At the meeting referred to in the introduction to this article a director of the business began by saying "I hope you are not going to recommend one of those 4.9 sites?" We were able to reassure him that we were not.

Review site B
  • is a 'closed' site - meaning that the only people invited to write a review are those the business chooses, and the review is written at the time of the business's choosing
Advantages - for the consumer
  •  the knowledge that every review is written by a genuine customer of the business in question
Disadvantages - for the consumer
  • the inability to read reviews written at the time of the reviewer's choosing (for example: customers are commonly invited to review products immediately post-purchase - the consumer, asking themselves 'How did those shoes wear?' is unlikely to find an answer to their question on a closed reviews site). 
  • there is no facility for that same consumer to return to write a review after weeks, months or years' of using the product or service under review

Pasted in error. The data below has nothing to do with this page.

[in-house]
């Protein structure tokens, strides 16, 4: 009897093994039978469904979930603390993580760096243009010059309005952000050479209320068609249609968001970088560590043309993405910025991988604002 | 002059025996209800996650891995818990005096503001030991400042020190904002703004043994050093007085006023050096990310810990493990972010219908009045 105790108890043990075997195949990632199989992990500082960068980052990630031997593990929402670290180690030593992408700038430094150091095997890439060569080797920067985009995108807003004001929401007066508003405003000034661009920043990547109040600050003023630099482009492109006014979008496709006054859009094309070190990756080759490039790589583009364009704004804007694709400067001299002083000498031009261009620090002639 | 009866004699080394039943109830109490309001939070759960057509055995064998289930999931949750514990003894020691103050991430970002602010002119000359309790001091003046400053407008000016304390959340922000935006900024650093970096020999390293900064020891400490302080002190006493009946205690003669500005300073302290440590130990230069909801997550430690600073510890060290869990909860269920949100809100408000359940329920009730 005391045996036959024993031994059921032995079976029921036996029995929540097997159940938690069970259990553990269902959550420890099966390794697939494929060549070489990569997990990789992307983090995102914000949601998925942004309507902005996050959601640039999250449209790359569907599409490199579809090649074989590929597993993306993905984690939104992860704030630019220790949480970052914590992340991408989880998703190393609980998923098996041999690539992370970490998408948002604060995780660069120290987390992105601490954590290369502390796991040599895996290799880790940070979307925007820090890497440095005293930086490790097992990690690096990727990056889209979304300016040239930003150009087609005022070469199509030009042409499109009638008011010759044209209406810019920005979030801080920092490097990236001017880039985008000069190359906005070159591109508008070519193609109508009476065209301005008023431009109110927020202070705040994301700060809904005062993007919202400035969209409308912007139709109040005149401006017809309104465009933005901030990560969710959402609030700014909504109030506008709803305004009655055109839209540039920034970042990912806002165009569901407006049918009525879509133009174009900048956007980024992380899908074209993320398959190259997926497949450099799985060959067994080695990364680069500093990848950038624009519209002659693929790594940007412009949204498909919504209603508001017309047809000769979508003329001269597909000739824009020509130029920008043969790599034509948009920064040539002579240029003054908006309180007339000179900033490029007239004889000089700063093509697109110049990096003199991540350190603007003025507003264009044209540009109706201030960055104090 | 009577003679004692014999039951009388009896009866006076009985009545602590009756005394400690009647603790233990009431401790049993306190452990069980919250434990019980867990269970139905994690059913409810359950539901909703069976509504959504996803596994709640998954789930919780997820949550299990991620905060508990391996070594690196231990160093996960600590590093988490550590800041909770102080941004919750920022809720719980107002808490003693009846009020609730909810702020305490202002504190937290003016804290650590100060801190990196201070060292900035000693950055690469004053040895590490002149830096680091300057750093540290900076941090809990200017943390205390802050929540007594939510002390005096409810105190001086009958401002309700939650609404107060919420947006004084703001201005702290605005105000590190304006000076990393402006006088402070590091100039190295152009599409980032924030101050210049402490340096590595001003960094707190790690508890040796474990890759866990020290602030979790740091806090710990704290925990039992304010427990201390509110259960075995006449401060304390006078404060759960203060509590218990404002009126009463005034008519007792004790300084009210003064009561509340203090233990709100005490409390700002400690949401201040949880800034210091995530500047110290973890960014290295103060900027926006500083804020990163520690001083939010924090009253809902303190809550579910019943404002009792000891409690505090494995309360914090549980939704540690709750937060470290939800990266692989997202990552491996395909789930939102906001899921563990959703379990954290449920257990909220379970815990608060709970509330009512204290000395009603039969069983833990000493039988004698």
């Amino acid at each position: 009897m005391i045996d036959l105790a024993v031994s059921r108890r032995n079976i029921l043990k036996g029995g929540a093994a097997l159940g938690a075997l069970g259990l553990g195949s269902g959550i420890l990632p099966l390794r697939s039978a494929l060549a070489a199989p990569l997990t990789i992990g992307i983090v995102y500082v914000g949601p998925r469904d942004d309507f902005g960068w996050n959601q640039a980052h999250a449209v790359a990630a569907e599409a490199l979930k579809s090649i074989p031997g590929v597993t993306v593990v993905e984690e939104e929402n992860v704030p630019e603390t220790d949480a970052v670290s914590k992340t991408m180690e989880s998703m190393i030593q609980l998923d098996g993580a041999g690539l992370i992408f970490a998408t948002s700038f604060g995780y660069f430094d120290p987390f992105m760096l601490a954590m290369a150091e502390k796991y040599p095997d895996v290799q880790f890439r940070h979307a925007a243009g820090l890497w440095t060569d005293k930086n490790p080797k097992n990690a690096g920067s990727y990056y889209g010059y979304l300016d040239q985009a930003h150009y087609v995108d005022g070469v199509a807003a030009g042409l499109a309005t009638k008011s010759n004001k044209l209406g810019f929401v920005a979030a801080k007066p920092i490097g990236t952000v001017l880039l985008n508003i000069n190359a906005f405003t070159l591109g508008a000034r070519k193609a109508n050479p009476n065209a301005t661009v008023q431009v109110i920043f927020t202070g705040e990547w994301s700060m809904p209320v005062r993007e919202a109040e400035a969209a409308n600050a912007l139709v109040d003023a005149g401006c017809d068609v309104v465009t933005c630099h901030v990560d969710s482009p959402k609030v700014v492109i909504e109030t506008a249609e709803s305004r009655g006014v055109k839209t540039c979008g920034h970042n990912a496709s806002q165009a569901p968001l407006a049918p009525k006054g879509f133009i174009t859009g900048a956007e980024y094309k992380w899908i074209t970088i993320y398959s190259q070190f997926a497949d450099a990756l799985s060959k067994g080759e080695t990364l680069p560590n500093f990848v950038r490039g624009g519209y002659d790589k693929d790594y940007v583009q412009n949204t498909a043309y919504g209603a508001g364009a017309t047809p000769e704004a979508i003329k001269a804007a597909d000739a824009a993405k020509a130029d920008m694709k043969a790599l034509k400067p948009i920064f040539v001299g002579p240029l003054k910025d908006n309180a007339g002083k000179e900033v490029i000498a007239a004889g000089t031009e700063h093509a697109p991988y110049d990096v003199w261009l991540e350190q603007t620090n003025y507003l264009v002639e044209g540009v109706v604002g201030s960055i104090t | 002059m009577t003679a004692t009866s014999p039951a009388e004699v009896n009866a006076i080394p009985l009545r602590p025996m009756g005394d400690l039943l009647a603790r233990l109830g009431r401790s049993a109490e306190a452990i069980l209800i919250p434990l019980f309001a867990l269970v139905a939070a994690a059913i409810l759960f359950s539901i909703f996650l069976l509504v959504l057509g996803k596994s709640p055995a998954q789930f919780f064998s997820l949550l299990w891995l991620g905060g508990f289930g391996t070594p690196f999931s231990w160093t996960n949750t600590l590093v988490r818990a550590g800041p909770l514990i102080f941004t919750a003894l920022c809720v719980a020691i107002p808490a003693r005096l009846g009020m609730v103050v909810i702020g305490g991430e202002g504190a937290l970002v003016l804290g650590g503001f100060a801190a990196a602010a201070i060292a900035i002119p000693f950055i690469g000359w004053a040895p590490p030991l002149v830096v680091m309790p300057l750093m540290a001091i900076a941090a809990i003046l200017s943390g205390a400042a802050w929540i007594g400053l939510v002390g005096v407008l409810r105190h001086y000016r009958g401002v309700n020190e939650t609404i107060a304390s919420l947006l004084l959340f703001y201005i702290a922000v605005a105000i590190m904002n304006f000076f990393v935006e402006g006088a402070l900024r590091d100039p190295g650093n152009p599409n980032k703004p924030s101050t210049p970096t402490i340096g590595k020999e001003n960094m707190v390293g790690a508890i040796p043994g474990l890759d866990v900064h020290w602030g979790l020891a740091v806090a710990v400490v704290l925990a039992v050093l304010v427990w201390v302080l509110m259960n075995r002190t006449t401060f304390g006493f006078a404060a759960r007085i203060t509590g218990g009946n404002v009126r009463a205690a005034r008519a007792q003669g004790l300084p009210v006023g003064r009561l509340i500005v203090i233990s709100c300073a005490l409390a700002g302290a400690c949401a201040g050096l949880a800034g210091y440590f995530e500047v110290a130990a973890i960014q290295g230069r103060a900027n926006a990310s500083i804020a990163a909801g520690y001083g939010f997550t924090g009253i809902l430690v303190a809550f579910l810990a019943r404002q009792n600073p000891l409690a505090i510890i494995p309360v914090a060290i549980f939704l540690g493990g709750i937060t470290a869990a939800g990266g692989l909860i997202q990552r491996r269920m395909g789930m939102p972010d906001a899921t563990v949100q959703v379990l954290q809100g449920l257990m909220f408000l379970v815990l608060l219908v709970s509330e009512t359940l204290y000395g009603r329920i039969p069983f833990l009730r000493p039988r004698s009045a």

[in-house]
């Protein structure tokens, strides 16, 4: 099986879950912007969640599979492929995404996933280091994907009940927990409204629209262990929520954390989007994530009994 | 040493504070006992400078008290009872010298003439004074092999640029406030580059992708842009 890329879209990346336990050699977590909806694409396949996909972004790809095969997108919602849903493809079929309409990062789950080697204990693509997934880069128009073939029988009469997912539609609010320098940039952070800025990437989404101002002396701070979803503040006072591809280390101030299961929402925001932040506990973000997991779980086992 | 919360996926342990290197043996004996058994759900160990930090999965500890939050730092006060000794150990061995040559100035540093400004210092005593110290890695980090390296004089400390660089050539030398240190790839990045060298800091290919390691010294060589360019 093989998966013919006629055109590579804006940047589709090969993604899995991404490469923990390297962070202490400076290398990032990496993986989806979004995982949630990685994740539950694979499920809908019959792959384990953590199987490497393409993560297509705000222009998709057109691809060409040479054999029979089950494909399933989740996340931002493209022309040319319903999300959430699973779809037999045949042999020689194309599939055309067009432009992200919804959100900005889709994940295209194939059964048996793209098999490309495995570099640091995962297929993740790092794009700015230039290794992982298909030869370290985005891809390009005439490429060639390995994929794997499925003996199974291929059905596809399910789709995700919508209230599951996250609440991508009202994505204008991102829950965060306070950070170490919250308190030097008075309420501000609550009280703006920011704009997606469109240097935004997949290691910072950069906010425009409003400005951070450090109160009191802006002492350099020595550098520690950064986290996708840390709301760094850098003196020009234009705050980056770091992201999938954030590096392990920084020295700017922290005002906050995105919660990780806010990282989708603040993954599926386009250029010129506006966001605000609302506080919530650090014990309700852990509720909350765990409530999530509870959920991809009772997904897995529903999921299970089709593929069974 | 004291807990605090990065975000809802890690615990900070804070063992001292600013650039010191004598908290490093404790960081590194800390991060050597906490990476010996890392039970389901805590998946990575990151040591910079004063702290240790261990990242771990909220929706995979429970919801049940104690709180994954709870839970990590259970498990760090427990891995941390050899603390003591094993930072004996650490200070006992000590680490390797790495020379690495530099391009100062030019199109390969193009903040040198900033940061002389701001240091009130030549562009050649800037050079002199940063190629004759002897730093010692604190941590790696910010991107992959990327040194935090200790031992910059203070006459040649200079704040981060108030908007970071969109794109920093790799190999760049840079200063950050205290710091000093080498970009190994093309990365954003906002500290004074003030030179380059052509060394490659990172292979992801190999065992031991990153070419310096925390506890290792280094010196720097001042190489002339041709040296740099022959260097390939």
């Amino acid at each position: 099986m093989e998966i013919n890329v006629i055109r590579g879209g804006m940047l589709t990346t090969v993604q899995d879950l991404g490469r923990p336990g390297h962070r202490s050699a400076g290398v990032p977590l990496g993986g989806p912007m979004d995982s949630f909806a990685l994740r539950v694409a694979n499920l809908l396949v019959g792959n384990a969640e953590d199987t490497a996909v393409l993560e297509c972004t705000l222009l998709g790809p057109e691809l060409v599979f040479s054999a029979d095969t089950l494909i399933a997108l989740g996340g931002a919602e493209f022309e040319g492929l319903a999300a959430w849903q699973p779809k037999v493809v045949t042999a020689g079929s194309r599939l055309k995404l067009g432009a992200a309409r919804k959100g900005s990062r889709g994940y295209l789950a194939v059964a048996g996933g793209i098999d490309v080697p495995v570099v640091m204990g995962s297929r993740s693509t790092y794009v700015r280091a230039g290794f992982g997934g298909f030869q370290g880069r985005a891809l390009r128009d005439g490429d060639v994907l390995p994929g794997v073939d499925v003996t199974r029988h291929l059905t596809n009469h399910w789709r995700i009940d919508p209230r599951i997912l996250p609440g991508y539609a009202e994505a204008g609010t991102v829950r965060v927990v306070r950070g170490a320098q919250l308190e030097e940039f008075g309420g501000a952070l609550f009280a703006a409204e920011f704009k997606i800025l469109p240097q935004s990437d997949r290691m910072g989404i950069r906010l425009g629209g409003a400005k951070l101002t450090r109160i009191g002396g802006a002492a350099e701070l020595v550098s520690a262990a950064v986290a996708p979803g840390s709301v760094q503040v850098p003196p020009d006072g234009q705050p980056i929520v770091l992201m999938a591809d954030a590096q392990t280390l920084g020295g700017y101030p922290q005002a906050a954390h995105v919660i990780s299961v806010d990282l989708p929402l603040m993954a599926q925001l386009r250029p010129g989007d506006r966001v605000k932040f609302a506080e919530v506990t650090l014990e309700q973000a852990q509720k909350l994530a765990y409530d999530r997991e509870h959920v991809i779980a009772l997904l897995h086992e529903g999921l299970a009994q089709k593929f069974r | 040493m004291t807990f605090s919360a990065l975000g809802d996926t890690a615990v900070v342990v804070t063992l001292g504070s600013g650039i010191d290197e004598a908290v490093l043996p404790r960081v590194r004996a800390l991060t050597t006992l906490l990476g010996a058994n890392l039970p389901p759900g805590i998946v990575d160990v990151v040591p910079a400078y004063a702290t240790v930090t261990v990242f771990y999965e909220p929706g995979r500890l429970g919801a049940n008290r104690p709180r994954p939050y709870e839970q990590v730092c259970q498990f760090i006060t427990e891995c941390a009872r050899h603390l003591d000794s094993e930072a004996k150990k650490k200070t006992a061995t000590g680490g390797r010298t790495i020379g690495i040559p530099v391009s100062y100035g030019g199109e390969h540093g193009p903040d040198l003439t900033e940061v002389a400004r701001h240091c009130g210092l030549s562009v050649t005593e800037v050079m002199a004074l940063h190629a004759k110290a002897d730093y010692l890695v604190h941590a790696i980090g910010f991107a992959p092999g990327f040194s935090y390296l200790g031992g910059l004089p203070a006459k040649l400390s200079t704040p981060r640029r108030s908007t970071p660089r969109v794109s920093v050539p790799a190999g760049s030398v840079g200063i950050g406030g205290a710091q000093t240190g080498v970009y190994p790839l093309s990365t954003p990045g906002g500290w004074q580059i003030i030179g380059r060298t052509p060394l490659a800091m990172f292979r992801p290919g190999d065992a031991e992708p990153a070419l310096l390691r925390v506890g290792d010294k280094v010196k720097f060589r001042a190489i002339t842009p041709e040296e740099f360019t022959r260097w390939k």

• there is no facility for multiple stakeholders in a transaction to write a review - in a property sale, for instance, there is often more than one person who may feel they have a valid reason to write a review. If they are not invited by the reviews mechanism employed by the business they have little alternative but to write their review on an 'open' site - Google being the obvious first port-of-call 
Advantages - for the business
  • the elimination of spurious reviews, such as those written by competitors or disgruntled employees - by only inviting customers with verified email addresses
  • the virtual guarantee of a positive - 4 or 5 star review
  • potential star rating in PPC through Google partnership
Disadvantages - for the business
  •  none (excepting reputational - see 'Conclusions' below)